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UK blames North Korea for WannaCry attacks

UK blames North Korea for WannaCry attacks
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The United Kingdom released its final report Friday on the WannaCry ransomware attacks that caused mass disruption in its hospital system, with a U.K. official saying the country believes the attacks originated in North Korea. 

"This attack, we believe quite strongly that it came from a foreign state," Ben Wallace, a junior minister for security, told BBC 4 Radio, adding that the government was "as sure as possible" that nation was North Korea.

WannaCry caused worldwide panic in may, with disruptions in major European companies including Germany's largest rail provider, auto manufacturer Renault, Spanish telecom Telefonica, the Russian Ministry of the Interior, Chinese law enforcement and other targets.

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Though estimates of infections are hard to calculate, especially after researchers discovered a way to interrupt the malware between installation and encrypting the files, WannaCry infected at least hundreds of thousands of computers.

Symantec tied WannaCry to an infamous hacking group known as Lazarus affiliated with North Korea soon after the attack, an attribution the U.K. government appears to now agree with. 

One of the most jarring victims of WannaCry was the Britain's National Health Service (NHS), the national health-care system. According to a report by the National Audit Office (NAO) released Friday, "thousands of appointments and operations were canceled" due to the attacks. 

The report tallies that at least 34 percent of NHS bureaus, known as trusts, were hit by WannaCry. More than 25 trusts that administered hospitals and other treatment centers were locked out of devices.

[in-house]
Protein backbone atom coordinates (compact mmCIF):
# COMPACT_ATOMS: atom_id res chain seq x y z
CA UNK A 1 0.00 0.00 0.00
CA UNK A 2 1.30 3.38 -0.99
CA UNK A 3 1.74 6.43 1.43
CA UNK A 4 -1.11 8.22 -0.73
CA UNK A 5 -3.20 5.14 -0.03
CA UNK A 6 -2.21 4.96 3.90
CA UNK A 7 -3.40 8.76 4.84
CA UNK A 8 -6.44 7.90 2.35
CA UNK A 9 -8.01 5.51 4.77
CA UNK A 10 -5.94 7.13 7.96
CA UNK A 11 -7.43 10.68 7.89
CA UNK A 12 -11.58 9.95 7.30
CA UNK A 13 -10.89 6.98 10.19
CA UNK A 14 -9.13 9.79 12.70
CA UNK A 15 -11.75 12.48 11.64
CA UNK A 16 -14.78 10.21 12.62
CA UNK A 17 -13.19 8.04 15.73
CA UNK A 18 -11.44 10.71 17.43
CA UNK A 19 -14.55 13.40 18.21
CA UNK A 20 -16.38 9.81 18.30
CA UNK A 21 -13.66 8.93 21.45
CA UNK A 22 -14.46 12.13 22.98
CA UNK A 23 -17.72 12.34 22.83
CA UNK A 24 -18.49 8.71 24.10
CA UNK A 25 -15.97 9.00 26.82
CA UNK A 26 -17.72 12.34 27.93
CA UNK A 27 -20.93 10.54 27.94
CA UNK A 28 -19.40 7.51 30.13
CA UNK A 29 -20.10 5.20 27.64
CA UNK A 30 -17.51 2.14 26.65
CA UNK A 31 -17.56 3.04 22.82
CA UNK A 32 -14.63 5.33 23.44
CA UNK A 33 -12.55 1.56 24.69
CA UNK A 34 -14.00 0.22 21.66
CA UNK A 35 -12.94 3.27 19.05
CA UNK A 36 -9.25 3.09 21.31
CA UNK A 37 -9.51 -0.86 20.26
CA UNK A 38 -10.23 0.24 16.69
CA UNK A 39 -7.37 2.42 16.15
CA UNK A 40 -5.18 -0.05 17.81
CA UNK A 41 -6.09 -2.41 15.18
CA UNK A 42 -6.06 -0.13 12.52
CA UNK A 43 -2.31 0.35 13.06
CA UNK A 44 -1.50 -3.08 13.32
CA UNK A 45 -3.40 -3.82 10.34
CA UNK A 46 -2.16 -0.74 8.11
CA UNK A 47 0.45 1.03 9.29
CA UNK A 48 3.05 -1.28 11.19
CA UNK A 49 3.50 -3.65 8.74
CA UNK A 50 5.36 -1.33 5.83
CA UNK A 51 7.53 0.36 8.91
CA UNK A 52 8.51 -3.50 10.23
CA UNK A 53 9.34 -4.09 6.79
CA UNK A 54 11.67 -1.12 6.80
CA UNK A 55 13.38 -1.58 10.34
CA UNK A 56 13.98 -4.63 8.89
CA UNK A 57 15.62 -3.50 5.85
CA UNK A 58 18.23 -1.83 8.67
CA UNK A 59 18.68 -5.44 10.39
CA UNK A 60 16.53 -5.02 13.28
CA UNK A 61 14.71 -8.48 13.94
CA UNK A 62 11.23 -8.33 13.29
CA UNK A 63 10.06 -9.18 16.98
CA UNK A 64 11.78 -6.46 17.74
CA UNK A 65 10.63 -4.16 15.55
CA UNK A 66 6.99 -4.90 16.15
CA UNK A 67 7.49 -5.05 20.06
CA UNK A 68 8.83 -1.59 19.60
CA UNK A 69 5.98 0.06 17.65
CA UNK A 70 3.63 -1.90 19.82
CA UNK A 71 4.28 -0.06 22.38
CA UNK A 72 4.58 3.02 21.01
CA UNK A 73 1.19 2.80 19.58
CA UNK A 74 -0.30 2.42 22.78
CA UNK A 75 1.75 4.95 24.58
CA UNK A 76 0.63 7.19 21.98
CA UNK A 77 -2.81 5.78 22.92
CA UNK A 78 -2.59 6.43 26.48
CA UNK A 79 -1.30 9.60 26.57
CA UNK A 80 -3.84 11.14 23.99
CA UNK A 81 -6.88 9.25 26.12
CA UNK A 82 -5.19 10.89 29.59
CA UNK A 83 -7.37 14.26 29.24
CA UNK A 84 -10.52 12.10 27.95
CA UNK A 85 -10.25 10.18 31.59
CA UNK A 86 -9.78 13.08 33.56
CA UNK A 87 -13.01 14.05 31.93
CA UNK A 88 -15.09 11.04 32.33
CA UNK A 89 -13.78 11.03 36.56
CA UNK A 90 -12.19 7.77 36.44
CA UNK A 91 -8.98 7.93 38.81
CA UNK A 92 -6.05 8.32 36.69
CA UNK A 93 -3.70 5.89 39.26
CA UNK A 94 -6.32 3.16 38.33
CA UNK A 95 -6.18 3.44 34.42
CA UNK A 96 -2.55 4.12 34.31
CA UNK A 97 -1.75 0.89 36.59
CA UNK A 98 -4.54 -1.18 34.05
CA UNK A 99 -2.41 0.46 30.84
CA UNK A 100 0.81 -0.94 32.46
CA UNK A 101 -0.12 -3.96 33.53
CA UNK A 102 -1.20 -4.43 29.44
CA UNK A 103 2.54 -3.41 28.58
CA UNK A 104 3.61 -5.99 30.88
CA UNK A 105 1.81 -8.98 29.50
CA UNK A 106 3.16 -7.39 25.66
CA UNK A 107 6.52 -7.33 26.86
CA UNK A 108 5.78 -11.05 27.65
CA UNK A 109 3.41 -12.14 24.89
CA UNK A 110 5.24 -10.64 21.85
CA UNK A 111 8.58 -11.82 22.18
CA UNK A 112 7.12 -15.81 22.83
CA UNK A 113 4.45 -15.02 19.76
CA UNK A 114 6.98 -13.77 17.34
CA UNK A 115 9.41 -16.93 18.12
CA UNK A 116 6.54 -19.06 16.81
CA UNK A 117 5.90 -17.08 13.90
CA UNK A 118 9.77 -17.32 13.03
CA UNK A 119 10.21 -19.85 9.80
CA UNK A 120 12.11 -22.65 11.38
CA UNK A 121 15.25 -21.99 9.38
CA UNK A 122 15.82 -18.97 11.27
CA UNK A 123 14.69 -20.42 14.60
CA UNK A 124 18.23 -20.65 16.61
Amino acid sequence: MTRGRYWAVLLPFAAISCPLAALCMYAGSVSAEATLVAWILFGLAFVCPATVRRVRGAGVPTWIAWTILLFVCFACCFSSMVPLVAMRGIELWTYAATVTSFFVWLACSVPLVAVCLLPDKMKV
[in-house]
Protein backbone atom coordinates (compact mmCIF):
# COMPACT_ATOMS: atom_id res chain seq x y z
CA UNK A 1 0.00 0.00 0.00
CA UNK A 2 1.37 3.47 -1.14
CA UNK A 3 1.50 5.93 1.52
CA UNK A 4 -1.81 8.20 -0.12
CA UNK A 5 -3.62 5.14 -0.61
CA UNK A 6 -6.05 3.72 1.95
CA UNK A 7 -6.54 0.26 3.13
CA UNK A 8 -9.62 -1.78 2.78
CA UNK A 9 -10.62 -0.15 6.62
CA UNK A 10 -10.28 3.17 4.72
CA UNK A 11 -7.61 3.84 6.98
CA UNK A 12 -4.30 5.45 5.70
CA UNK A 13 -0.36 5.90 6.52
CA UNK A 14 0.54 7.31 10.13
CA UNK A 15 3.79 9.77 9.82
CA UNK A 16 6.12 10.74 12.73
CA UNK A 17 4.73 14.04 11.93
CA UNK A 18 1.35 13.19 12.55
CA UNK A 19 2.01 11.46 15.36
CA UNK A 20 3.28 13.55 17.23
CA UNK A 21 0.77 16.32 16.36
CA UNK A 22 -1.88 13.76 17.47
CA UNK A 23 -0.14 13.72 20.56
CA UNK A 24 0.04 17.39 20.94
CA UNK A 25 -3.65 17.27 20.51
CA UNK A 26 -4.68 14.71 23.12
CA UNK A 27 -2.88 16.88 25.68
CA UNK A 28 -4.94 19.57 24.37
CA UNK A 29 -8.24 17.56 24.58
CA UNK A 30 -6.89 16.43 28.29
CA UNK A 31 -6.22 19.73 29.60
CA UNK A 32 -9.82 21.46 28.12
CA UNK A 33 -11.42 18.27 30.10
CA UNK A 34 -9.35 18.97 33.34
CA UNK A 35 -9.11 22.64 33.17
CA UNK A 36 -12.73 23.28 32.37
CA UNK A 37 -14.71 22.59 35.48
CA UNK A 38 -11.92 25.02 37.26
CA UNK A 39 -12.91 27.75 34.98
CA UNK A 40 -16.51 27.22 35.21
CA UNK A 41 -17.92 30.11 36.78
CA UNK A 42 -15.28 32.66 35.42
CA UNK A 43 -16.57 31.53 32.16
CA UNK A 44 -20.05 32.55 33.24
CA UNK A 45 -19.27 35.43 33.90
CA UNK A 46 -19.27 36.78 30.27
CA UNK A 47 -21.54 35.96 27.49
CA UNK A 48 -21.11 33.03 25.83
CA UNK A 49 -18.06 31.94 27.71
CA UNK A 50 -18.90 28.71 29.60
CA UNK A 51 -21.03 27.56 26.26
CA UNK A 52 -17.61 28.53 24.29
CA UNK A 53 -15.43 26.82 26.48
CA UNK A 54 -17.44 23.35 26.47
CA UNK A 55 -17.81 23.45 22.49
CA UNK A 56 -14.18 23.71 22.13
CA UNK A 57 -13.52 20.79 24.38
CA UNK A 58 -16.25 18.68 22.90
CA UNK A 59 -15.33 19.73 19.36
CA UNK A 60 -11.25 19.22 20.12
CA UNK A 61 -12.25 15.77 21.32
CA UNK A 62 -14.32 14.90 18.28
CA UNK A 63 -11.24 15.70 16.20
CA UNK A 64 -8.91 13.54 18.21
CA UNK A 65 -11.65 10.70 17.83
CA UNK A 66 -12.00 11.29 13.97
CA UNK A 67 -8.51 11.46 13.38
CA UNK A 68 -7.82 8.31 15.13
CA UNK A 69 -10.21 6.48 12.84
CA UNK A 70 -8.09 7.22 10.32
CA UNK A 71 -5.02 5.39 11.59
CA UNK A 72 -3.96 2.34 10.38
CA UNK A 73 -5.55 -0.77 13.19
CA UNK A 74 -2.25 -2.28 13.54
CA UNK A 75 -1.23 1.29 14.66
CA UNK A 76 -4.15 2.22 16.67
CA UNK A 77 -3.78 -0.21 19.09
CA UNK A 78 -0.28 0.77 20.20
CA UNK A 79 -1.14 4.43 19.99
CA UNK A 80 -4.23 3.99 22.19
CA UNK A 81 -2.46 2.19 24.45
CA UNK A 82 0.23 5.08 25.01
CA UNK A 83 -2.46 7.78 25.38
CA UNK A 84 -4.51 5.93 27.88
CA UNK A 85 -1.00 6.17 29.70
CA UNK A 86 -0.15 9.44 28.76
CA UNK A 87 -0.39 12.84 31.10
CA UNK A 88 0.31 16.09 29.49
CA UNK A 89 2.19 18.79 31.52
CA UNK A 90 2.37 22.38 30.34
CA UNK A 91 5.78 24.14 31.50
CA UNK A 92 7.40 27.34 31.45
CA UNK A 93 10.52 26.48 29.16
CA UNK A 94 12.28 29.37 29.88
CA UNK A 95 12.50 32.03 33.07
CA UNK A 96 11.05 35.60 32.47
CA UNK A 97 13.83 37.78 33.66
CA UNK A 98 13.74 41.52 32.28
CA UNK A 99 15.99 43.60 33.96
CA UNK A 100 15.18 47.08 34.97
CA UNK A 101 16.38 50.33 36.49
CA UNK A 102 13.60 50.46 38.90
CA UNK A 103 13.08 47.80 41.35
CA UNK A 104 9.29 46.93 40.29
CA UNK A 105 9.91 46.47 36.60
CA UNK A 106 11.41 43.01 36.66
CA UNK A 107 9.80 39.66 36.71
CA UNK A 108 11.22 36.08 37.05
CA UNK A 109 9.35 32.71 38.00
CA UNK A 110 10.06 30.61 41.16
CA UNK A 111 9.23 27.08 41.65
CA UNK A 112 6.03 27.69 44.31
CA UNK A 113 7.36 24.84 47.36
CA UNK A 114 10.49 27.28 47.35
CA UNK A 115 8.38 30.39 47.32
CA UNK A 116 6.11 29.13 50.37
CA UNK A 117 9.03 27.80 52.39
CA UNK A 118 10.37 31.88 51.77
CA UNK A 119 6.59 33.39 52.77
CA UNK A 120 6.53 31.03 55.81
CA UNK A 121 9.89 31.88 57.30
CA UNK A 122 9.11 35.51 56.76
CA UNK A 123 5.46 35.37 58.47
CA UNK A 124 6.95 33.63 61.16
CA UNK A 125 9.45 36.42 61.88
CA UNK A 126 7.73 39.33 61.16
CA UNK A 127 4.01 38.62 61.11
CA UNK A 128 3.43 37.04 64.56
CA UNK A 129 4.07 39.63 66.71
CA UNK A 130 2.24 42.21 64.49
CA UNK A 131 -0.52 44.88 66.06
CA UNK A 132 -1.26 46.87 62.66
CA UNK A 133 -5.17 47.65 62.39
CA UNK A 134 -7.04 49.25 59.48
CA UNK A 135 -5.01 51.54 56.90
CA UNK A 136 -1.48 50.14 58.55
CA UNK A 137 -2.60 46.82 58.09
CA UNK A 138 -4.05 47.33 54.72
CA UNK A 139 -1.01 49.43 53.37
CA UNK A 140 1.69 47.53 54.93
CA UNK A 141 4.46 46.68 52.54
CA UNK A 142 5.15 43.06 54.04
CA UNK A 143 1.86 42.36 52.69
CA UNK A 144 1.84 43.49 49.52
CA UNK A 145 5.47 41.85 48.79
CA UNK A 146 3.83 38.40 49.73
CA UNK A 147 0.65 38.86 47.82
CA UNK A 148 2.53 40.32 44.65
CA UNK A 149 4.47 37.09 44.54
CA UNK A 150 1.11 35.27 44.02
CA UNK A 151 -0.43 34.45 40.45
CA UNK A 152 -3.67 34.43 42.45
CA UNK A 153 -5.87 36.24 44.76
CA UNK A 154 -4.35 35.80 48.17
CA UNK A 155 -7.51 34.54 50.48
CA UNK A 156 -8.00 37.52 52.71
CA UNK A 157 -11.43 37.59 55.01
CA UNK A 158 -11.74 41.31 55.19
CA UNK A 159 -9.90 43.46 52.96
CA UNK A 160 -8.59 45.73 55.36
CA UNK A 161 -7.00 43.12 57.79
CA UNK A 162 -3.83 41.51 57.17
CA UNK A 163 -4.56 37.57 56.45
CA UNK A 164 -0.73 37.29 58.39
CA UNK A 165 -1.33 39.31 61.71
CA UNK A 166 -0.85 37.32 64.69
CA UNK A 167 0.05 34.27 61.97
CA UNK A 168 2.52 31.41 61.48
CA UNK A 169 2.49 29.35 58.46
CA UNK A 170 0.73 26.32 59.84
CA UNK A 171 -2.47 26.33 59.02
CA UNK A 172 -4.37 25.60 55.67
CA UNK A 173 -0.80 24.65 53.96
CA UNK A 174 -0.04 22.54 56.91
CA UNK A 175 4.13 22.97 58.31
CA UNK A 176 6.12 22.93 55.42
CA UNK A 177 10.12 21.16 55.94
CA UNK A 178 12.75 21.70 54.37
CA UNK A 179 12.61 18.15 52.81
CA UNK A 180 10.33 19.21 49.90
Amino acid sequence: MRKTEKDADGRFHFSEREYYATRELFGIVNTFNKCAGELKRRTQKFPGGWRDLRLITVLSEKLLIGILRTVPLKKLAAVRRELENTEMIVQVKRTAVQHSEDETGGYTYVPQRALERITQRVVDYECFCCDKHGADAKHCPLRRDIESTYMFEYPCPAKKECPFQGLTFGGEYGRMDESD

WannaCry encrypted files on infected systems, charging a ransom for the keys to unlock the files. Design flaws in the WannaCry architecture prevented the attackers from actually providing those keys. 

The NAO report said that no trust paid a ransom but that it is impossible to calculate the total economic damage from the attack. 

WannaCry spread quickly because it relied on a particularly dangerous security flaw in Windows known as EternalBlue. That flaw was leaked to the public by a group known as the ShadowBrokers, who claim to have stolen the tool from the National Security Agency.

EternalBlue never affected Microsoft's most current operating system, and weeks before the ShadowBrokers released the tool to the public Microsoft released a patch that would have blocked most WannaCry infections. 

According to the report, the NHS was warned a year before WannaCry that it needed to update it's systems to Microsoft's latest release to maximize security, but plans were not put into action until July — after the WannaCry attacks.

In March and April, the NHS's digital office issued an alert throughout the department to patch systems to prevent a WannaCry-like attack. Either upgrading or patching would have prevented WannaCry. 

WannaCry was the first, but not the last, global attack using EternalBlue attributed to a nation.

Weeks later, a massive outbreak of NotPetya — also using EternalBlue — hit systems, overwhelmingly in Ukraine or on networks with offices in Ukraine. NotPetya, some researchers believe, was designed by the Russian government to use the guise of ransomware to inflict damage.